With protests continuing in Egypt against President Hosni Mubarak, the country’s future lies in the hands of the army, Swiss newspapers agree.This content was published on January 31, 2011 - 12:04
“Mubarak’s regime lies in tatters,” wrote Zurich’s Tages-Anzeiger on Monday, the seventh day of demonstrations across the country calling for democratic reforms and in protest against Mubarak’s 30-year regime.
Describing the situation on the ground, the newspaper said: “Egypt is caught in a painful vacuum between a dictatorship and something new, from which everyone hopes things will turn out better than before. It is unclear which side the army will take.”
Unrest and instability in cities is attracting people from all strata of society.
“The poorest of the poor are coming out of the slums. They are stealing what they could never afford. There are destroying 5,000-year-old statues in the Egyptian Museum. They are shooting. The Facebook revolt threatens to turn into looting led by the barefoot masses,” wrote a Tages-Anzeiger correspondent in Cairo.
“The government prefers that the media reports on the looting rather than political reforms. It’s a way of making people forget that more than 100 people have already been killed within a couple days,” noted the Fribourg-based newspaper La Liberté.
The newspaper commented that the protests were reaching the “point of no return”.
“It’s over, Mubarak”
Scenes on the ground may be chaotic, but they are leading in one clear direction, according to a Basler Zeitung correspondent.
“Not even a bloodbath will prevent 80 million Egyptians from reaching their long-term goal of creating a democratic state.”
And like the placards in the streets, Swiss newspapers have also sent messages to Egypt’s leader.
“The people won’t give up,” said a headline in the Basler Zeitung.
“It’s over, Mubarak!” said the Blick tabloid. Commenting on his appearance on state television, the newspaper comments that “Mubarak suddenly looks very old, despite the dyed hair”.
According to the Tages-Anzeiger, Mubarak’s strategy may be to take his people and the country with him, if he goes down. “This way he can discredit the revolt that cost him his place.”
The overwhelming consensus is that Egypt’s fate now lies in the hands of the military.
“Only one power in Egypt is promising real security: the army. The demonstrators should not forget this. Low-flying jets thundered over Cairo yesterday, to remind them loudly of this” wrote the Blick correspondent Thomas Ley from the city.
Le Temps noted that despite its decline, the Egyptian army remains strong. It wrote that in response to the demonstrations, military chiefs need to quickly draw up electoral plans and assure the public that Mubarak’s family will withdraw from power “in one way or another”.
“It therefore needs to sacrifice Mubarak for the system of which it is once again the main pillar and thus guarantee stability. Will its leadership have this foresight? It’s not certain,” said Monday’s editorial.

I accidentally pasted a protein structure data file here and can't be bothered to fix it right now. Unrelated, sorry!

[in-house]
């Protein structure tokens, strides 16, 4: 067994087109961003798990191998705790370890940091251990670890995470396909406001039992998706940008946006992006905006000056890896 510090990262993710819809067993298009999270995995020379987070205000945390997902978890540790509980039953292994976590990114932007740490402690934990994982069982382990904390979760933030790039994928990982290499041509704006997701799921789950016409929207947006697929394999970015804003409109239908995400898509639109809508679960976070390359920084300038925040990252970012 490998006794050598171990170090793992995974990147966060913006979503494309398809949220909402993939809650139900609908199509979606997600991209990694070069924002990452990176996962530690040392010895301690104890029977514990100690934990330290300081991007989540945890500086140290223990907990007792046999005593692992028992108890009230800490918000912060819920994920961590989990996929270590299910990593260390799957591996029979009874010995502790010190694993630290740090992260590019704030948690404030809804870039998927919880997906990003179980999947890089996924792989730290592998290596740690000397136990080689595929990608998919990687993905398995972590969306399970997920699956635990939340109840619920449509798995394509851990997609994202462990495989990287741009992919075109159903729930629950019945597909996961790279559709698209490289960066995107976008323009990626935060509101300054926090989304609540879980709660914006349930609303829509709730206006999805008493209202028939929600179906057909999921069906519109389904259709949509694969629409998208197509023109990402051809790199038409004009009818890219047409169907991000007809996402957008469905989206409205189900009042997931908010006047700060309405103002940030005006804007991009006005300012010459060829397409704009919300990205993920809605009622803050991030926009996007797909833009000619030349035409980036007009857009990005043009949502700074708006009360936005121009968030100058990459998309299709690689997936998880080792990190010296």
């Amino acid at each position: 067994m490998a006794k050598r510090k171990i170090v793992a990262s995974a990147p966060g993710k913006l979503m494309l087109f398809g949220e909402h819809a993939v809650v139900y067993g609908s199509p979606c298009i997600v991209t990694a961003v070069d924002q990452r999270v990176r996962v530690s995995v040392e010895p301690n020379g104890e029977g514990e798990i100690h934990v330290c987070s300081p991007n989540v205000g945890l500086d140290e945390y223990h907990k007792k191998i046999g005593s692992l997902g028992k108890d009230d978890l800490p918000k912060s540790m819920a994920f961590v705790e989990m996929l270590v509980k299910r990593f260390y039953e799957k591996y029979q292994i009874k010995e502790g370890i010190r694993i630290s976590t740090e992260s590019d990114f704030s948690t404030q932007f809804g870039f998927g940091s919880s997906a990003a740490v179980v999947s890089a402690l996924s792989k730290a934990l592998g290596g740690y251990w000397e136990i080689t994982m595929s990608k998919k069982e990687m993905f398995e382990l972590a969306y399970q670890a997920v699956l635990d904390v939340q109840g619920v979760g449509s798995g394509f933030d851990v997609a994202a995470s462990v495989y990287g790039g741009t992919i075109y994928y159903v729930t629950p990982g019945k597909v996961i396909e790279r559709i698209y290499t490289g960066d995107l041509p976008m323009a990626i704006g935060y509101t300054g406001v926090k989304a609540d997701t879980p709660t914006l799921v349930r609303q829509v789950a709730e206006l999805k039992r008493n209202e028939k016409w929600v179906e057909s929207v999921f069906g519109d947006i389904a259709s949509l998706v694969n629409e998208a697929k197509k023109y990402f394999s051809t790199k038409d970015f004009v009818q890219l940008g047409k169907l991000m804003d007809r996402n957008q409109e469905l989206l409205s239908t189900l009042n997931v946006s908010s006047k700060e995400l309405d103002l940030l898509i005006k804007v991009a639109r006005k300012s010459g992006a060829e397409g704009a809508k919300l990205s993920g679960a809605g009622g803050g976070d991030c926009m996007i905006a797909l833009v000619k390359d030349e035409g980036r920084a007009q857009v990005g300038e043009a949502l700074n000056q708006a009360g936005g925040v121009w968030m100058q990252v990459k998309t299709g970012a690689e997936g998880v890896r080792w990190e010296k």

“It seems that the army, under pressure from the Americans, are preparing the way towards transition, that of the scenario in Tunisia. One that Egypt needs.”
The army will also have to decide what to do with Mubarak, the Tages-Anzeiger wrote: “Mubarak has missed the moment to do the population the favour of making an orderly departure.”
“If the army takes over, its officers will have to ask themselves what is more important: let Mubarak flee or bring him before the court like he should have been a long time ago.”
Profiling Mubarak’s new vice-president, 75-year-old Omar Suleiman - “Egypt’s grey eminence” - the Neue Zürcher Zeitung wrote that there has long been speculation that he could follow on from Mubarak.
The first vice-president to be appointed in 30 years, he would automatically succeed Mubarak in office if he were to flee or die.
“In light of his career and his ambition, it is not surprising that Suleiman is now officially moved up to the second-highest post in the country. Whether he can inherit this office from Mubarak or sink under the current political climate, time will tell,” the newspaper commented.
Six days of unrest in Egypt has killed more than 100 people and the two sides have reached a stalemate. Protesters refuse to go, while the army is not moving them.
After dissolving the government, President Hosni Mubarak named intelligence head Omar Suleiman as his vice-president, and minister of civil aviation Ahmed Shafiq, the new prime minister on January 29. Two days later a new cabinet was formed.
Mubarak’s vows to address public anger at rising prices, unemployment and huge gap between rich and poor have failed to halt their broader calls for a political ejection of Mubarak and his associates.
Many public buildings across the country have been torched.
The United States and Britain have called for an orderly transition to a more democratic system. An Egyptian opposition coalition that includes the mass Islamist movement the Muslim Brotherhood has turned to Mohamed ElBaradei, former head of the UN nuclear watchdog, to form a national unity government and make contact with the military.
The crisis in Egypt follows a revolt that toppled the leader of Tunisia two weeks ago, and a wave of popular anger sweeping other countries in North Africa and the Middle East.End of insertion
In December 2008 the Swiss parliament made Egypt a key country for economic development cooperation.
Switzerland exports pharmaceuticals, machines, chemical primary products, and matchmaking wares, as well as optical and medical instruments to Egypt. In 2009 exports were SFr656 million ($696 million), imports around SFr109 million.
The most important exports from Egypt are: oil and gas products, crude oil, cotton, textiles, aluminium, iron and steel products and tourism.
Around 1,600 Egyptians live in Switzerland and around 1,400 Swiss live in Egypt.End of insertion
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